According to information compiled by the American Petroleum Institute, more than 150,000 fueling stations operate in the U.S., with 127,588 of these stations featuring an adjacent convenience store business. The rest, according to the API, “are gas-only stations, grocery stores selling fuel, marinas, etc.”
More importantly, research from the Edison Electric Institute states that the “number of EVs on U.S. roads is projected to reach 18.7 million in 2030, up from 1 million at the end of 2018. This is about 7 percent of the 259 million vehicles (cars and light trucks) expected to be on U.S. roads in 2030.”
If that didn’t get your attention, consider the forecast of BloombergNEF, an energy research firm. It stated a few months ago that “even with no new economic or policy initiatives put forth by global governments, EVs and other zero-emissions vehicles will account for 70 percent of new-vehicle sales by 2040, up from 4 percent in 2020.”
Put these catalysts into your calculations and you end up with “a portion of the $500 billion in revenue” from these gas stations being “up for grabs for companies like Volta,” states Benzinga’s own Chris Katje. Currently, Katje states that “Volta has charging stations in 23 states. The company has 3,014 screens installed at 1,507 stations at 459 sites.”
But based on surging momentum for EVs, “Volta estimates it will have 3,142 stations in 2021. Contracted deals call for 2,224 screens and 1,112 stations added at 471 sites,” contributing to an estimated revenue of $47 million in fiscal year 2021. Even better, management projects sales to increase by a compound annual growth rate of 100% from 2020 to 2025, with a possible $826 million generated by the end of the forecasted period.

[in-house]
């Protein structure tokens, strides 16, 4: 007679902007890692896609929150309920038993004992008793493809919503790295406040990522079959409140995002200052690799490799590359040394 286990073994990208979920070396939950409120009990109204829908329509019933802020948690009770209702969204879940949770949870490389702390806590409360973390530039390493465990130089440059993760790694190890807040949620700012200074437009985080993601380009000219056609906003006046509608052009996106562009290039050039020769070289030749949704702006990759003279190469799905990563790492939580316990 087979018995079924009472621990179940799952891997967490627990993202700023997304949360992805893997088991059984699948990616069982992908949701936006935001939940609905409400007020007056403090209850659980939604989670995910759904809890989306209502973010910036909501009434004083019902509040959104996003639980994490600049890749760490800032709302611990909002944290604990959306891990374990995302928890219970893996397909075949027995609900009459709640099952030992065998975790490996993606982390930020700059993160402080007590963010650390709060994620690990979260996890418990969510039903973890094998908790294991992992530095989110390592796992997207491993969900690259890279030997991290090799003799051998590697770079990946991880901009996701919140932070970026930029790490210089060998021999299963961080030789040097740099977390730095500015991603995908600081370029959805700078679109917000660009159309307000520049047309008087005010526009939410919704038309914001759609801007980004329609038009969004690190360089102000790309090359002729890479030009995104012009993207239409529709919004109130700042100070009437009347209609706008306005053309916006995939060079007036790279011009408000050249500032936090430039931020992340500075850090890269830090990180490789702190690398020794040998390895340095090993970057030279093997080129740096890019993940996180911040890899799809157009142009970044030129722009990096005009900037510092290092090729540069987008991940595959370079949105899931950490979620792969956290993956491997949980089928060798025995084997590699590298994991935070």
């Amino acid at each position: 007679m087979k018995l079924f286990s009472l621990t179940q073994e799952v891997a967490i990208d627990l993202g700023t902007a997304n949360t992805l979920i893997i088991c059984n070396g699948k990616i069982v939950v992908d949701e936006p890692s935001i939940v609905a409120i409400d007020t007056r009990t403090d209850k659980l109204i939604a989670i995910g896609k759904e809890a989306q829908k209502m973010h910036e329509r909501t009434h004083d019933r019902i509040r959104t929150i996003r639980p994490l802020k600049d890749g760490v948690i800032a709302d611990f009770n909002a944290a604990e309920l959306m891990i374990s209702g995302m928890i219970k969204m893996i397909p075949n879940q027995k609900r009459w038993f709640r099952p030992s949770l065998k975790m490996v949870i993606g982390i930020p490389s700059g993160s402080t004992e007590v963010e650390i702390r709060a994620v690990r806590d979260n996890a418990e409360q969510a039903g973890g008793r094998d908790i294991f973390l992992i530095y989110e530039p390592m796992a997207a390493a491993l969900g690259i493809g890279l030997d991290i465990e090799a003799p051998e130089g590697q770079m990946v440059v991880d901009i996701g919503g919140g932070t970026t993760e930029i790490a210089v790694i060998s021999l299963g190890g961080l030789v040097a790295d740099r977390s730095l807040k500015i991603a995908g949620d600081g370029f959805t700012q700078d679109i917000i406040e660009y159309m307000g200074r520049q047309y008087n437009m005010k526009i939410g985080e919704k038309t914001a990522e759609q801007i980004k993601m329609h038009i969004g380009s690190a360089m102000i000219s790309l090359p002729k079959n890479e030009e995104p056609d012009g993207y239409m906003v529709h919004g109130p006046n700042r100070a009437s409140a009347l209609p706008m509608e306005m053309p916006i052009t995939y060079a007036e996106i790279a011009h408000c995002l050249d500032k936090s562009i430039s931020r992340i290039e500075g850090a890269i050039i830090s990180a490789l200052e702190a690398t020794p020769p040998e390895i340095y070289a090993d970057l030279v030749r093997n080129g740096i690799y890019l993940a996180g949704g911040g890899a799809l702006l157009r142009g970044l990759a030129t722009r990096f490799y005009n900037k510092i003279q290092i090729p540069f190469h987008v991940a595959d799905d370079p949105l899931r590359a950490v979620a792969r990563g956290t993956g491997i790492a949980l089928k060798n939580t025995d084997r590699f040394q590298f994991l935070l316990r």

As a holistically accretive solution provider, Volta’s ultimate goal is to integrate its services into the realm of the banal. How many times have you popped into the convenience store to pick up some snacks while filling your SUV? Or watched a compelling advertisement for a product you need pop up on the gasoline pump’s television monitor?
You might not consciously recognize it, but your actions are the culmination of carefully crafted social engineering protocols. Needless to say, behavioral science application is a profitable business. Essentially, Volta’s ambitions are no different from traditional retail institutions’ endeavors — only the scenery (from fossil fuels to electrification) has changed.
Though extraordinarily intriguing, investors should note that Volta is a secondary business; that is, the company depends on the successful rollout of its primary counterpart, EV manufacturers. If they stumble, VLTA stocks risk severe volatility.
Additionally, keep in mind that the mathematical probability that EV integration forecasts miss their targets is a non-zero number. Remember, Congress passed a voluntary proposition in 1975 to switch the U.S. to the international metric system (which obviously failed).
If Americans can’t adopt a sensible change to their units of measurement, is it realistic to assume they will adopt an entirely radical shift to their mobility systems?
How to Buy Volta IPO (VLTA) Stock
Amid the explosion of IPOs over the trailing year-and-a-half period, many private enterprises decided to enter the public market via business combinations with blank-check firms. A key advantage that the SPAC platform offers relative to the traditional IPO process is speed of execution.